Few athletes resonate on the Denver sports scene quite the way Chauncey Billups did. He’s as Colorado as it gets. Grew up in Park Hill. Attended George Washington High School. Starred at the University of Colorado.
And he had a profound impact on the Nuggets.
Getting there was a two-part experience. Billups’ first stint with the Nuggets was short and full of learning, being with the team for 58 games over two seasons in 1999 and 2000. The second stint? Well, that was plain magical.
Billups came back to Denver in 2008 a stronger, wiser, more polished player. He was a champion. He was an NBA Finals MVP. He was a winner in every sense of the word. And when he returned via trade with the Detroit Pistons, he lifted the Nuggets to heights they hadn’t seen in more than 20 years.
Reaching the Western Conference Finals.
Billups was an immediate extension of coach George Karl on the court. He was the final, authoritative piece that brought a talented, yet wild stallion-esque team and turned them into a finely-tuned machine. The Nuggets executed late. They became more solid in half court offense and more dogged on defense. Billups was a calming influence on the court and a leading voice in the locker room.
With him, the Nuggets had the look of a bonafide contender. And Billups enjoyed individual success along with the team’s success. He made the All-Star team in both 2009 and 2010 with the Nuggets, averaging a combined 18.6 points and 6.0 assists per game in those two seasons. More importantly, he performed best when the Nuggets needed it most. In 2008, there was a 24-point, 14-assist game against Toronto, a contest in which Billups hit 5-of-6 from the 3-point line. There was also a 28-point, 10-assist game against Houston in which Billups hit 4-of-9 from the 3-point line. He scored 24 or more points in seven of the Nuggets playoff games that season, helping get the team to the conference finals.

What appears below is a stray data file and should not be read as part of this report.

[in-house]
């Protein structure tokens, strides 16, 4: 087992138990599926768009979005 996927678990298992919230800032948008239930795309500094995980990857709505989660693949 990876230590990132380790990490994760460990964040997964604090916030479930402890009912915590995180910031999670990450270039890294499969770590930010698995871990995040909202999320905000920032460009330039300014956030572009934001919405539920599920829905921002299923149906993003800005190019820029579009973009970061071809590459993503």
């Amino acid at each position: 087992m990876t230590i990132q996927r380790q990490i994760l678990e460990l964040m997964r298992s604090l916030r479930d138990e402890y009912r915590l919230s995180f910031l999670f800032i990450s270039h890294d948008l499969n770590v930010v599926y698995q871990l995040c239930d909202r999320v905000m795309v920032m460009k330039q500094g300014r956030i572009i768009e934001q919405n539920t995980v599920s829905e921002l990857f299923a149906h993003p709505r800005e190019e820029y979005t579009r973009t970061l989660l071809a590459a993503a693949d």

In all, Billups played in all or parts of five seasons in Denver. His 16.9 career points average with the Nuggets is his highest scoring average with any team in his career. He also added 5.3 assists and 1.1 steals.
Nicknames were apropos: Smooth, in high school and college; Mr. Big Shot, in the NBA. He was both. He was more than that. And in retirement, he is as loved today by fans as he ever was in a Nuggets’ uniform.